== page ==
Clive’s having fun tormenting both sides of politics
As billionaire Clive Palmer playfully swats Tony Abbott around for a bit of sport the Liberal leadership should hark back to the first battle over the mining tax. Their recollections will not improve their mood.
Back when mining companies were fiercely opposing then-Prime Minister Kevin Rudd’s doomed attempt to tax super profits they did so with a carefully regimented strategy. That regimentation was busted when Mr Palmer kept making unilateral interventions into the debate which strayed from the strategy and gave the appearance of disunity.
There were calls to Mr Palmer from executives of the big miners suggesting that a parade of billionaires refusing to pay a proposed tax was not a good look. It didn’t work. Clive Palmer would not be silenced until he thought he had made his presence felt.
And the same is happening now in the Liberal Party - or the Liberal National Party (LNP) as it’s known in Mr Palmer’s home state of Queensland.
It’s not a good look for Tony Abbott and other top Liberals to have a billionaire fundraiser romping so overtly in party debates as if he owned the joint.
The big money providers for the Liberals are meant to be milked but not heard. Clive Palmer believes that if you are going to pay, you are going to have a say. And you are going to do it in the open.
He has publicly made the quite reasonable point that it might be a conflict of interest to have two lobbyists - Alexander Downer and Santo Santoro - as senior Liberal officials, and privately had a noisy row with Opposition Leader Tony Abbott on the issue.
At the Liberals’ federal council last weekend Mr Palmer was wherever the cameras were and was clearly enjoying himself.
But what has further upset Liberals and delighted the ALP is the spectacle of Mr Palmer proposing - more like threatening - to run for Federal Parliament in a Queensland seat.
Who wouldn’t? The way Labor is going in Queensland even those CIA agents Mr Palmer claims are plotting against him could pick up a bundle of votes.
He was going to take on Treasurer Wayne Swan in the Brisbane seat of Lilley but then ducked out with a suggestion he might take on independent Bob Katter in the north Queensland seat of Kennedy.
It is likely he is just teasing Labor with the possibility he might force the party to spend money it doesn’t have to defend a cabinet member. And he is taunting his own party, by pretending to menace its decorum and solidarity.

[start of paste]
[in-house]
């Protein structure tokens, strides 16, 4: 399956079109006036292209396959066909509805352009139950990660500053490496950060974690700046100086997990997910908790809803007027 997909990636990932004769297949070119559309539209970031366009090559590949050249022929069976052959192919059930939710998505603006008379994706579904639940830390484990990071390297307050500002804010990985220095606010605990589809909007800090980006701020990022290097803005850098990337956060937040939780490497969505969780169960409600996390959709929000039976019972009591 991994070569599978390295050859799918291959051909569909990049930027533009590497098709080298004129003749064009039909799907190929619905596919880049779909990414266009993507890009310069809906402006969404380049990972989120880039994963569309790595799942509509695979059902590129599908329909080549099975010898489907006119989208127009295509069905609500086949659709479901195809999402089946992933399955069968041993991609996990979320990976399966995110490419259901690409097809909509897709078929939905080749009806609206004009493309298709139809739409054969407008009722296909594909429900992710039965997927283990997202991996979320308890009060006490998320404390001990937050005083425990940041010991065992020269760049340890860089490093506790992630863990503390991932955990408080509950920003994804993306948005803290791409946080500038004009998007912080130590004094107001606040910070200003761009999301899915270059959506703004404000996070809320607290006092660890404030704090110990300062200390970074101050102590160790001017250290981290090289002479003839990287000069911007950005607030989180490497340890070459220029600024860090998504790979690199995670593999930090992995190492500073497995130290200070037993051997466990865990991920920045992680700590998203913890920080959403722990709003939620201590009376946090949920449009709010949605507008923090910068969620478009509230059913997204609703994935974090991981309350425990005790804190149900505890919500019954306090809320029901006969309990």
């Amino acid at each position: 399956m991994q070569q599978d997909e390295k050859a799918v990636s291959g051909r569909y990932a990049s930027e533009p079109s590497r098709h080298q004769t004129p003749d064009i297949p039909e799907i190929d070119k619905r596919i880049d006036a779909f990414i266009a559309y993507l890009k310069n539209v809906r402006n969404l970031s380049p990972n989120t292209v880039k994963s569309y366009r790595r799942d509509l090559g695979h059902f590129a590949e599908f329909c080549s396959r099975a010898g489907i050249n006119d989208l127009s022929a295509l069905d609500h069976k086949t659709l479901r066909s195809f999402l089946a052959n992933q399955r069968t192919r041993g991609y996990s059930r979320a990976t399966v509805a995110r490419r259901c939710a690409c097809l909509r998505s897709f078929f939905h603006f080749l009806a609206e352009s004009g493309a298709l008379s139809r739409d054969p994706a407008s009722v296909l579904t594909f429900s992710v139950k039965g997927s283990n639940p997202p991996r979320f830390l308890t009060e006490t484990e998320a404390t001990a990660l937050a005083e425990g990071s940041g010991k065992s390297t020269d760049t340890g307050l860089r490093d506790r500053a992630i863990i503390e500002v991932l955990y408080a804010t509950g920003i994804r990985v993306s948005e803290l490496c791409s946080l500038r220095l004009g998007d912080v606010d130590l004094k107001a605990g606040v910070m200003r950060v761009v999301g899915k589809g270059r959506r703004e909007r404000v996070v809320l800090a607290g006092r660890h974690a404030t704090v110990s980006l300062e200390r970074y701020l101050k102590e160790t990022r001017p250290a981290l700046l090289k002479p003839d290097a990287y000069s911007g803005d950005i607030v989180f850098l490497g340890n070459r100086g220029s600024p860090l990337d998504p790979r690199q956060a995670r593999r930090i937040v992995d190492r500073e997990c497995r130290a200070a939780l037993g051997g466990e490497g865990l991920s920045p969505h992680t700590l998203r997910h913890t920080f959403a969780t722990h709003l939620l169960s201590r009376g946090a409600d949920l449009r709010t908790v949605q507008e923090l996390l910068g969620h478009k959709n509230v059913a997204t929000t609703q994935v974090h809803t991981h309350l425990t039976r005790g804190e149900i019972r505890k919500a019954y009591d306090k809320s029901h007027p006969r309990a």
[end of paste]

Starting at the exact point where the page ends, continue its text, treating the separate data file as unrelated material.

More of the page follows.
Tony Abbott replied by taking a big swipe at Mr Palmer, effectively saying he would have to give up his day job of mining billionaire if he entered Parliament. Let’s face it, Mr Abbott doesn’t want a wealthy bloke who thinks he knows better than him and should be PM sitting alongside in Parliament. He’s got Malcolm Turnbull already.
Also, Clive Palmer matches the Queensland style of politics which is boisterous and unabashed, a long way from the buttoned-down discipline of Tony Abbott.
But while Mr Palmer might be teasing, he does indeed believe he knows what’s good for the state and probably for the country.
He declared his grass roots political credits by laying out his campaigning record since becoming a young fan of Premier Joh Bjelke-Petersen and the Nationals’ brilliant president Sir Robert Sparkes in the late 60s.
Mr Palmer said he had knocked on four million doors for the Nationals since 1969. This immediately launched a fleet of calculators and an armada of doubts.
By one calculation, Mr Palmer’s record meant he had alerted the residents behind 93,023 doors a year for the past 43 years. Or 254 doors a day. Or 11 doors an hour.
So with a door knocking rate of more than six a minute, it is extraordinary that Mr Palmer still had time to be a highly successful businessman, let alone get some sleep. No wonder he has flown to Tahiti to get some rest.
But it’s all part of the over-the-top nature of the man who wants to be seen as a big mover in the expected Coalition federal government, much as the senior figures in that prospective government might not be looking forward to it.
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